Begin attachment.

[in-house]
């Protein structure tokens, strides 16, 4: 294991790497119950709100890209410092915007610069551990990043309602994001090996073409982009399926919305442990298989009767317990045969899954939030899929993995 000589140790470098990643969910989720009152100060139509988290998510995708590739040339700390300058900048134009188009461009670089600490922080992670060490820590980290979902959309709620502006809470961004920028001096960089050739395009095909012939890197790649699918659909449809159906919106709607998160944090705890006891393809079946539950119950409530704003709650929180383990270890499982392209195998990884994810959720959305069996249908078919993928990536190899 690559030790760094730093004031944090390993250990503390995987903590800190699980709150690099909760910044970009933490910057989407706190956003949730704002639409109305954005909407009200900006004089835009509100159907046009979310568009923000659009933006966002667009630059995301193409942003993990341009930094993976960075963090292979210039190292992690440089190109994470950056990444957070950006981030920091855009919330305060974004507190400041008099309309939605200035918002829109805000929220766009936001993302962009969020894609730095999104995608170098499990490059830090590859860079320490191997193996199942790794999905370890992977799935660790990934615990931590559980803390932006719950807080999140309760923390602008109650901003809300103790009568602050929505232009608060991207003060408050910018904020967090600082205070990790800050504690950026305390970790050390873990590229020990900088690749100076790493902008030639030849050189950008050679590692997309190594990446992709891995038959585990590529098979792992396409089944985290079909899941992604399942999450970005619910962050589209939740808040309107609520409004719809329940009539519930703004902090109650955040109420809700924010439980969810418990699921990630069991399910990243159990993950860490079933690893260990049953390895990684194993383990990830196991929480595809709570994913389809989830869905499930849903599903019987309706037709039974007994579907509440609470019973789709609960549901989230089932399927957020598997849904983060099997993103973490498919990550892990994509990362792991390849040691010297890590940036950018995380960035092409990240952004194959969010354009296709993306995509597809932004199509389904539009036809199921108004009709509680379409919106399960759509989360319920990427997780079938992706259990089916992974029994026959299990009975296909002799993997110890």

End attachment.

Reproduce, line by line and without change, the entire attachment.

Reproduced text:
[in-house]
């Protein structure tokens, strides 16, 4: 294991790497119950709100890209410092915007610069551990990043309602994001090996073409982009399926919305442990298989009767317990045969899954939030899929993995 000589140790470098990643969910989720009152100060139509988290998510995708590739040339700390300058900048134009188009461009670089600490922080992670060490820590980290979902959309709620502006809470961004920028001096960089050739395009095909012939890197790649699918659909449809159906919106709607998160944090705890006891393809079946539950119950409530704003709650929180383990270890499982392209195998990884994810959720959305069996249908078919993928990536190899 690559030790760094730093004031944090390993250990503390995987903590800190699980709150690099909760910044970009933490910057989407706190956003949730704002639409109305954005909407009200900006004089835009509100159907046009979310568009923000659009933006966002667009630059995301193409942003993990341009930094993976960075963090292979210039190292992690440089190109994470950056990444957070950006981030920091855009919330305060974004507190400041008099309309939605200035918002829109805000929220766009936001993302962009969020894609730095999104995608170098499990490059830090590859860079320490191997193996199942790794999905370890992977799935660790990934615990931590559980803390932006719950807080999140309760923390602008109650901003809300103790009568602050929505232009608060991207003060408050910018904020967090600082205070990790800050504690950026305390970790050390873990590229020990900088690749100076790493902008030639030849050189950008050679590692997309190594990446992709891995038959585990590529098979792992396409089944985290079909899941992604399942999450970005619910962050589209939740808040309107609520409004719809329940009539519930703004902090109650955040109420809700924010439980969810418990699921990630069991399910990243159990993950860490079933690893260990049953390895990684194993383990990830196991929480595809709570994913389809989830869905499930849903599903019987309706037709039974007994579907509440609470019973789709609960549901989230089932399927957020598997849904983060099997993103973490498919990550892990994509990362792991390849040691010297890590940036950018995380960035092409990240952004194959969010354009296709993306995509597809932004199509389904539009036809199921108004009709509680379409919106399960759509989360319920990427997780079938992706259990089916992974029994026959299990009975296909002799993997110890």